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Crop Agriculture

Why Apply Near Infrared (NIR) Reflectance to Crops and Other Vegetation

Related page:  NIR and Index Correlation to Soybean Yield

The advantages of using NIR reflectance to assess vegetation canopies are shown in the graphic below from Campbell (2007):

The advantages of using NIR reflectance to assess vegetation canopies are shown in the graphic below from Campbell (2007).

All visible band radiation is predominantly absorbed by leaves, slightly more green is reflected which is why vegetation appears green; much more NIR (listed as IR in the graphic) radiation is reflected to the sensor, in large part, because it can transmit though the canopy. NIR radiation can reveal vegetation density differences because (unlike visible radiation) it can transmit through the top leaf layer and reflect off lower areas (sensing variability below the top of the canopy) and transmit back through the canopy to the sensor. NIR radiation will more likely reflect off soil (which has a lower NIR reflectance than vegetation) in less dense, lower crop condition areas, which will lower reflectance. "The near-IR channel can see through roughly eight leaf layers, while the red channel sees only one leaf layer or less" (Lillesaeter, 1982). Download the free Tutorial imagery and open the data in GIS to view visible and NIR surface reflectance values.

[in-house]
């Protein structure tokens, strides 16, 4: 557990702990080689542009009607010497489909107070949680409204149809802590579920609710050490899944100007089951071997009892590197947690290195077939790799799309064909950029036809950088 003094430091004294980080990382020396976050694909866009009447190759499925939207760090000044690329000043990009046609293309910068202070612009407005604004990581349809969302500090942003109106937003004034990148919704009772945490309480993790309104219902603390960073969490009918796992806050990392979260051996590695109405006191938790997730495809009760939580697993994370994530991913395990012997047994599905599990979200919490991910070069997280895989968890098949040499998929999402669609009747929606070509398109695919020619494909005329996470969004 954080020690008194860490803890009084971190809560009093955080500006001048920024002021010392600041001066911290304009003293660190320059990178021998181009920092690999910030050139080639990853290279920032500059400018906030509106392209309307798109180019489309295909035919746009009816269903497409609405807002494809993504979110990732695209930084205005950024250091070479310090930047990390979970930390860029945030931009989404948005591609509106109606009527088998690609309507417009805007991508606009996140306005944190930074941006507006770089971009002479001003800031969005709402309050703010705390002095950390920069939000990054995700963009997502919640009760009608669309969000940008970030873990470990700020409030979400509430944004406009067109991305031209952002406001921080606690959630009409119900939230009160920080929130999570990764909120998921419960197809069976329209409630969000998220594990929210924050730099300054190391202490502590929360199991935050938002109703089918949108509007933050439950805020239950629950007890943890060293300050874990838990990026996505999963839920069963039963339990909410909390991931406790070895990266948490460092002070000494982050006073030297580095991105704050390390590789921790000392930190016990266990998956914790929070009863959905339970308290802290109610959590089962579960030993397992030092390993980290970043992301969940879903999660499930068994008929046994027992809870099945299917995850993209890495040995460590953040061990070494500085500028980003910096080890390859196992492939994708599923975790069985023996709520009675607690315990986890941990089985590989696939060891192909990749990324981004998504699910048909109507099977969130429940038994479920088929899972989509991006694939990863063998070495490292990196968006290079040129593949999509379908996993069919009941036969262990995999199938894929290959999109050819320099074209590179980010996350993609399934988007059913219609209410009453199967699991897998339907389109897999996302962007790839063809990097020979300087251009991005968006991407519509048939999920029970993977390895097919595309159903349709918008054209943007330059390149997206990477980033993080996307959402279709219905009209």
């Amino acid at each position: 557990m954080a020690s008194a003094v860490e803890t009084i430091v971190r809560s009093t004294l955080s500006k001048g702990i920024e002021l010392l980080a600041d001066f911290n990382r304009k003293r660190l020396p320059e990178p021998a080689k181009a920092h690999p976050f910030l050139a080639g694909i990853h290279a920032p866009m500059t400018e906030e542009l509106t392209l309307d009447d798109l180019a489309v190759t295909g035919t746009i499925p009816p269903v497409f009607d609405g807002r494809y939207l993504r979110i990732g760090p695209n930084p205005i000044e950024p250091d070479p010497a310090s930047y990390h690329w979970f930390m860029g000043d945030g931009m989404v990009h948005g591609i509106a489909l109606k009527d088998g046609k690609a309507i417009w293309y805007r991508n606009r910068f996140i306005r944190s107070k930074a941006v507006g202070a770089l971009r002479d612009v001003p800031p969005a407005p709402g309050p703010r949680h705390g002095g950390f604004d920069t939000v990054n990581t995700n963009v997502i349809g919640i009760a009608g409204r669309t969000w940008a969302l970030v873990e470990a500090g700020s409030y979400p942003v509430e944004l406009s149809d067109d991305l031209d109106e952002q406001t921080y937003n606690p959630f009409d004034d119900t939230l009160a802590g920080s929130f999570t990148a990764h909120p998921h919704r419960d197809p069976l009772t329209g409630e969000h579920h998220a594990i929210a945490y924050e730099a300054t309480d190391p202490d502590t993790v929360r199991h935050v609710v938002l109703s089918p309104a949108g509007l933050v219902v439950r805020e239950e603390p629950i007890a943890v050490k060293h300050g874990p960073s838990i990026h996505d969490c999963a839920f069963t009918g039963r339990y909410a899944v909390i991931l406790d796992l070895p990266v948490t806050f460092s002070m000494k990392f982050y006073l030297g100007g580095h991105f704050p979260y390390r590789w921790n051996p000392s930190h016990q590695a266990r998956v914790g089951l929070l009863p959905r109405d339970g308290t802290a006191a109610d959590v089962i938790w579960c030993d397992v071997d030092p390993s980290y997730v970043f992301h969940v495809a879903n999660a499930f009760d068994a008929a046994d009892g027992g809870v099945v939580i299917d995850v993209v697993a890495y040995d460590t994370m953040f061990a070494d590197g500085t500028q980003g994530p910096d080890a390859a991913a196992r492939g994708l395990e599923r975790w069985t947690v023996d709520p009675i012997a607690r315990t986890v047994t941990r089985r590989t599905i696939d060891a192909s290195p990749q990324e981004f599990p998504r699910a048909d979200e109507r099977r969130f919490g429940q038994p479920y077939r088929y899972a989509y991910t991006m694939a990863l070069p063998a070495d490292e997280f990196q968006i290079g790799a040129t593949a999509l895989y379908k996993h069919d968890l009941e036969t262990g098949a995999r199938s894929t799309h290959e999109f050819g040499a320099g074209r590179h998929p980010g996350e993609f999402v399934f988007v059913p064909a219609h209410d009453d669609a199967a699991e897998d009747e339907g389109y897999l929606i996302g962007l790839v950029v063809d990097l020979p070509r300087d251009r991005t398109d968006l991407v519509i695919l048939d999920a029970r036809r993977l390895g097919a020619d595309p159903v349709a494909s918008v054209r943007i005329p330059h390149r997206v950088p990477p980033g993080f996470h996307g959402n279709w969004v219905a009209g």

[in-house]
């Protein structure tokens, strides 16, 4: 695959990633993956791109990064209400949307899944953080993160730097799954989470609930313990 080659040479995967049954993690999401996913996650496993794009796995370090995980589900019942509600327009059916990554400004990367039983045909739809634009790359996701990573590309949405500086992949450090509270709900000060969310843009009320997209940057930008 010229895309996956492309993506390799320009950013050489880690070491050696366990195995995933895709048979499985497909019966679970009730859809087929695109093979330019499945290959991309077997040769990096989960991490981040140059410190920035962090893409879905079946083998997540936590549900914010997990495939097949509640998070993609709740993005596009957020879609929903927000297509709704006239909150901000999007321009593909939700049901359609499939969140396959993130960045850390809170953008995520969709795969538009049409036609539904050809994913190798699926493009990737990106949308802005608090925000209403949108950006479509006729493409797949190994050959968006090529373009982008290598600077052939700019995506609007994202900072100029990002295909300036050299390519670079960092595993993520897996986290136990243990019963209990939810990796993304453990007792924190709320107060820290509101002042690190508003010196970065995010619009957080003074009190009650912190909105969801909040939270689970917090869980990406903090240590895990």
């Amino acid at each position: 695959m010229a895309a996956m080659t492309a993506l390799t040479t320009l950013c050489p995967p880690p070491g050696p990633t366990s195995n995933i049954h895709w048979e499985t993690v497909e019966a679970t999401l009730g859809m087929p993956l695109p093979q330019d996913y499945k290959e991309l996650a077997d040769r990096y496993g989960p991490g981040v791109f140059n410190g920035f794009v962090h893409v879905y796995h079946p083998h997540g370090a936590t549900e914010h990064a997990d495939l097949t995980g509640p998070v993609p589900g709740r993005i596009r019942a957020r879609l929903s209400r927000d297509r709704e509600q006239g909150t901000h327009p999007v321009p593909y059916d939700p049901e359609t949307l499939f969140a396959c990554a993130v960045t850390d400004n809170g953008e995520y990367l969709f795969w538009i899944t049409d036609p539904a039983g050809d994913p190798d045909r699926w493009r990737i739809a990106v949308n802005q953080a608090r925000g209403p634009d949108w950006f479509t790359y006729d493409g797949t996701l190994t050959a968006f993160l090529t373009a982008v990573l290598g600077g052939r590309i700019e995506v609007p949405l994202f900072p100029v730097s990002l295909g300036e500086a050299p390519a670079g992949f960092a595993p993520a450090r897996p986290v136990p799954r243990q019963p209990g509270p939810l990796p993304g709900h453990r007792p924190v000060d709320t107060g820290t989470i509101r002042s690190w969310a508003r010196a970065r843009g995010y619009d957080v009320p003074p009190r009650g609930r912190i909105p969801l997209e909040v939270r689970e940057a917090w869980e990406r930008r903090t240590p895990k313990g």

References

Campbell, J.B. 2007. Introduction to Remote Sensing: Fourth Edition. The Guilford Press: New York, NY. 

Gao, B.C. 1996. NDWI -  A normalized difference water index for remote sensing of vegetation liquid water from space. Remote Sensing of Environment 58: pp. 257-266.

Lillesaeter, O. 1982. Spectral reflectance of partly transmitting leaves: laboratory measurements and mathematical modeling. Remote Sensing of Environment 12: pp. 247-254.  Cited in Gao (1996).